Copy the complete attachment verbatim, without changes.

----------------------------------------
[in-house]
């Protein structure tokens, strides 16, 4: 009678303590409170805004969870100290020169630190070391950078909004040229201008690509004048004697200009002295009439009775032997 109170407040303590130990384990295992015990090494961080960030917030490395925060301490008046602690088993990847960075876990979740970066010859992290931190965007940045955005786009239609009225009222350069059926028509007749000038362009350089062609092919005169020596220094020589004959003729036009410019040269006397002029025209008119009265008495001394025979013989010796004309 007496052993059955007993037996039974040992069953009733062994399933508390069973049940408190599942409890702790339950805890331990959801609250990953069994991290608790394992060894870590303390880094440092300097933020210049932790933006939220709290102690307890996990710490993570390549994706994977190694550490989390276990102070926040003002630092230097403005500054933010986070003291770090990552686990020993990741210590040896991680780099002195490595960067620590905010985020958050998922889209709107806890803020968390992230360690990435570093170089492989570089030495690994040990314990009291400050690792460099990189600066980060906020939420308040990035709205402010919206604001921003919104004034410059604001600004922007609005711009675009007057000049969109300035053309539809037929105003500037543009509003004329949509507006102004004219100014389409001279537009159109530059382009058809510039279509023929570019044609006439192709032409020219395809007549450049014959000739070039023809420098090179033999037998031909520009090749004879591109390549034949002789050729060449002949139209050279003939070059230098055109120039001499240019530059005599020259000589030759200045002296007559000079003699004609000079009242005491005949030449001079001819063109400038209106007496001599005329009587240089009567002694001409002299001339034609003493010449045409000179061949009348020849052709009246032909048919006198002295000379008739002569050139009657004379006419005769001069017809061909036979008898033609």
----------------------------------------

[in-house]
């Protein structure tokens, strides 16, 4: 009678303590409170805004969870100290020169630190070391950078909004040229201008690509004048004697200009002295009439009775032997 109170407040303590130990384990295992015990090494961080960030917030490395925060301490008046602690088993990847960075876990979740970066010859992290931190965007940045955005786009239609009225009222350069059926028509007749000038362009350089062609092919005169020596220094020589004959003729036009410019040269006397002029025209008119009265008495001394025979013989010796004309 007496052993059955007993037996039974040992069953009733062994399933508390069973049940408190599942409890702790339950805890331990959801609250990953069994991290608790394992060894870590303390880094440092300097933020210049932790933006939220709290102690307890996990710490993570390549994706994977190694550490989390276990102070926040003002630092230097403005500054933010986070003291770090990552686990020993990741210590040896991680780099002195490595960067620590905010985020958050998922889209709107806890803020968390992230360690990435570093170089492989570089030495690994040990314990009291400050690792460099990189600066980060906020939420308040990035709205402010919206604001921003919104004034410059604001600004922007609005711009675009007057000049969109300035053309539809037929105003500037543009509003004329949509507006102004004219100014389409001279537009159109530059382009058809510039279509023929570019044609006439192709032409020219395809007549450049014959000739070039023809420098090179033999037998031909520009090749004879591109390549034949002789050729060449002949139209050279003939070059230098055109120039001499240019530059005599020259000589030759200045002296007559000079003699004609000079009242005491005949030449001079001819063109400038209106007496001599005329009587240089009567002694001409002299001339034609003493010449045409000179061949009348020849052709009246032909048919006198002295000379008739002569050139009657004379006419005769001069017809061909036979008898033609």